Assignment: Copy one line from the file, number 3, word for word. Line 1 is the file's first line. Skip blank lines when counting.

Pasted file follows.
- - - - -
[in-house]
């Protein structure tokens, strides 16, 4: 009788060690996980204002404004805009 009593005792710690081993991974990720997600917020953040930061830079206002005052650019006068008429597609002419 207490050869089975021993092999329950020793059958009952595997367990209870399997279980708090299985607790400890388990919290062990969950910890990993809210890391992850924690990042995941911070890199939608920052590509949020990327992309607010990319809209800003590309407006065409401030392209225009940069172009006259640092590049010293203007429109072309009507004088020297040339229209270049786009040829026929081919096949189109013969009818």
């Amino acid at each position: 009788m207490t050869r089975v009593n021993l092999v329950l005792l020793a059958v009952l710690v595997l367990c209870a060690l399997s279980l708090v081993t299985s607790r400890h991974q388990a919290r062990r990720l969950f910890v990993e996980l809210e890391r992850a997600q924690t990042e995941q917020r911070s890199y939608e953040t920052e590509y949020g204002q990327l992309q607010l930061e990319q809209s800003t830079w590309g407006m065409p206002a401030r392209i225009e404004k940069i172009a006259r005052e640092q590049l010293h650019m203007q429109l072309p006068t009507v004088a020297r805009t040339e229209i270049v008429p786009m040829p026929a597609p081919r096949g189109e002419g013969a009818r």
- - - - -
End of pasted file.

């Amino acid at each position: 009788m207490t050869r089975v009593n021993l092999v329950l005792l020793a059958v009952l710690v595997l367990c209870a060690l399997s279980l708090v081993t299985s607790r400890h991974q388990a919290r062990r990720l969950f910890v990993e996980l809210e890391r992850a997600q924690t990042e995941q917020r911070s890199y939608e953040t920052e590509y949020g204002q990327l992309q607010l930061e990319q809209s800003t830079w590309g407006m065409p206002a401030r392209i225009e404004k940069i172009a006259r005052e640092q590049l010293h650019m203007q429109l072309p006068t009507v004088a020297r805009t040339e229209i270049v008429p786009m040829p026929a597609p081919r096949g189109e002419g013969a009818r």